I’ve always loved the irreverent, carnivalesque side of Purim – the colourful masks and costumes, the street parades, the rowdy festive atmosphere at shul, the drinking (it’s a mitzvah!), the unabashed generosity of mishloach manot and of course the feminist heroines! I even love the barely edible hamantaschen that always seem to crumble in your hands.
Purim is a festival of joy with a capital J but between floods, pandemics and war on the world stage, it may feel hard to muster up the necessary cheer.
But maybe that’s exactly why we need it. After all, Purim is a festival which actively chooses celebration rather than commemoration. It’s the joyous antidote to trauma after tragedy is narrowly averted. Rabbi Jonathan Sacks calls it “therapeutic joy.”
In the story recounted in Megillat Esther, Mordechai uncovers Haman’s plot to annihilate all the Jews of Persia and urges Esther, his niece and the newly minted queen, to expose him to her husband, King Ahasuerus. Fearing for her life, Esther is initially reluctant, but in an act of extreme courage, she steps out of her comfortable, curtailed existence as queen of Persia, reveals her true identity as Jewish, and thwarts Haman’s conspiracy. In the topsy-turvy turn of fortunes, the Jews launch a pre-emptive war against Haman and his followers, and Haman and his sons are hanged on the very gallows they had prepared for Mordechai. The enemies are vanquished and the Jews are saved.
Responding to trauma with the directive of simcha is as Rabbi Sack’s writes “counter-intuitive and extraordinary. You defeat fear by joy. You conquer terror by collective celebration. You prepare a festive meal, invite guests, give gifts to friends.” The gallows humour of the old Jewish joke is very apt here. “They wanted to kill us. We survived. Let’s eat.”
This Purim we don’t have to be quite as courageous as Esther, but let’s take her as a role model. Let’s know that we have the power to step out of our respective comfort zones for the earth and for our community. Let’s be intentionally joyous and celebrate Purim mindfully by choosing a Purim that reaches out to community and is also sustainable.
At Adamama, we are hosting a Purim Party at Jnr Playgroup. Get dressed in your Purim best and come ready to sing Purim songs, dance and read a Purim story. There will be something for everyone! Book in HERE!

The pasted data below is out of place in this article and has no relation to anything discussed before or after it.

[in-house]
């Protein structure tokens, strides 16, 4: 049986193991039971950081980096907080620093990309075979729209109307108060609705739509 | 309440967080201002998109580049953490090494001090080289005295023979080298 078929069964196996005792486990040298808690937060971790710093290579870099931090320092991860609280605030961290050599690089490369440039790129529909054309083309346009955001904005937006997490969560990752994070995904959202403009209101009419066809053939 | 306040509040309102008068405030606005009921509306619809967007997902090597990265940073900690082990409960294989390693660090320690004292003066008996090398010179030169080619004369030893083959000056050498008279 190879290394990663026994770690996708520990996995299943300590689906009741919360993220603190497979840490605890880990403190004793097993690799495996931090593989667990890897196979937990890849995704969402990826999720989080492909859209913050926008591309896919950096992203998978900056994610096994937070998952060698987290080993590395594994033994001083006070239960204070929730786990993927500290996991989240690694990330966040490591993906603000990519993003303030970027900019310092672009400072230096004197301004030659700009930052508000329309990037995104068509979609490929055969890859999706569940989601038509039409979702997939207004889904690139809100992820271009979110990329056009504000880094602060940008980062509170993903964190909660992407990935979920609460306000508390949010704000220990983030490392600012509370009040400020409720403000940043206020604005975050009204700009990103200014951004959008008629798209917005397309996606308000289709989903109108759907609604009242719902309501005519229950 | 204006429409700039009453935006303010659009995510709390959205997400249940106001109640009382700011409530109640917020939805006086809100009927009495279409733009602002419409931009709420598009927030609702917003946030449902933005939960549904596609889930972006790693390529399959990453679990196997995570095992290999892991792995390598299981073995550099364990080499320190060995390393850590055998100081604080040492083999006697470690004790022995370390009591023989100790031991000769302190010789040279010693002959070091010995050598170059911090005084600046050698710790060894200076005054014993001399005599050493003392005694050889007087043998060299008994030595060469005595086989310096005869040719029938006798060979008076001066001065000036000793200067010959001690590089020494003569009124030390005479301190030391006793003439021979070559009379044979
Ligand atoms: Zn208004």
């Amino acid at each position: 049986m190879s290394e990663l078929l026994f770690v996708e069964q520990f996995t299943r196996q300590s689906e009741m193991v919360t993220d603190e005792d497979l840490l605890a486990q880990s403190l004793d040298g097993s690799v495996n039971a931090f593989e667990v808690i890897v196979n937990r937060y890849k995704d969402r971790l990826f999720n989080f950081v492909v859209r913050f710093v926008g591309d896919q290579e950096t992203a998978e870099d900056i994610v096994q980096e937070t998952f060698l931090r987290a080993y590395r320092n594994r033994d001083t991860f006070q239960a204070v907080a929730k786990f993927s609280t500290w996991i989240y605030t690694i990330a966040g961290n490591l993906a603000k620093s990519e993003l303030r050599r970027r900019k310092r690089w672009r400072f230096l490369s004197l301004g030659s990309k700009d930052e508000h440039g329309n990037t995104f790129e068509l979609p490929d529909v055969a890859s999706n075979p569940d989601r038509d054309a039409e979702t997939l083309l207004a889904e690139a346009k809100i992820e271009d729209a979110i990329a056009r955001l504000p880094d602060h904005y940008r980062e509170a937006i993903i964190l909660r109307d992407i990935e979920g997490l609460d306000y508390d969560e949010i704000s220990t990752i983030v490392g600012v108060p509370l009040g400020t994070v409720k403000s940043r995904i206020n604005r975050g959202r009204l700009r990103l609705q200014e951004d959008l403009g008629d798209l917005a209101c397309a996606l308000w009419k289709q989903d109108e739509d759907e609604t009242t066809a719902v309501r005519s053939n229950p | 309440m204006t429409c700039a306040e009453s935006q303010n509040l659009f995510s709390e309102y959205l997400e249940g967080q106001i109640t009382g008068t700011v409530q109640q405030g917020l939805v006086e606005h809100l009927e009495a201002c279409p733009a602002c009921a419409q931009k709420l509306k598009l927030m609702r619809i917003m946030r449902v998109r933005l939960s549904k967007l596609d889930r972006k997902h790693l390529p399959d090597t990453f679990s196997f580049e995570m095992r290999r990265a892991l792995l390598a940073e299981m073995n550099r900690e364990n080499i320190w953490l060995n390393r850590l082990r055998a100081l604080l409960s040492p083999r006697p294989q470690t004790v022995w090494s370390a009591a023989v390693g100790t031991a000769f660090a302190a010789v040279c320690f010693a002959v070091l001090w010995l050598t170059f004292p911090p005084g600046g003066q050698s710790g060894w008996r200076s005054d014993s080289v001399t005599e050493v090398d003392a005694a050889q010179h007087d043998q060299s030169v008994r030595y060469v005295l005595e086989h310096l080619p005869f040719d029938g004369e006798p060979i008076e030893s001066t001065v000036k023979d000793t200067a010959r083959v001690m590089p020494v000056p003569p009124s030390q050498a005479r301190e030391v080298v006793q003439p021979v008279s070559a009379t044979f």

Here are some more great ideas adapted from Sviva Israel, a religious environmental NGO, to help us celebrate Purim in a more Earth friendly way:
- Eco Packaging: What can you do with so many straw baskets and gift bags? Package your mishloach manot in useful, reusable containers such as storage containers, glasses, mugs and pasta drainers for year-round usability.
- Wrap it Up: Mishloach manot food items can be wrapped up in a pretty hand towel, apron or other useful fabric item.
- Sustainable Stuffing: Instead of padding your package with shredded cellophane or colored paper, use banana chips, sunflower seeds or popcorn (only for recipients older than 3).
- Bag It: Give your gifts in eco-friendly cloth bags that your friends can reuse for shopping.
- Naturally Sweet: Replace the candy and chocolates with fresh and dried fruit or fruit leathers, unsweetened fruit juices, and other healthy products.
- Purim Swap Shop: Your son doesn’t want to wear last year’s cowboy outfit? Many costumes are perennial favorites. Create a neighborhood swap shop with everyone’s unwanted, worn-once Purim costumes.
- Raid Your Closets: Introduce your kids to the old Purim tradition of creating their own costumes from your (old) clothing, hats, shoes and jewelry. Encourage their imagination to run wild!
- Recycled Costumes: Making a costume from cardboard boxes, kitchen roll tubes, etc. puts the cool into old school. Just bring out your scissors and paints and get creative.
- Join a Purim Co-op: Give mishloach manot as a community. Compile a list of all the members in the community (neighbourhood, synagogue, seniors group, etc.). People can check off the names of those they would like to send a gift to, contributing a set amount for each name. Volunteers prepare and deliver one nice-sized food gift to each person, with a note listing all of their friends who thought of them. The beauty of this idea is that is saves the time and excess food and packaging of multiple gift-giving, creates a strong sense of community fellowship and any profits can be given to charity.
- Share the Spoils: Purim is over and you find yourself overloaded with unwanted food gifts? Bring (unopened) food items to a local food bank or organise a food drive at your child’s school for distribution to needy families.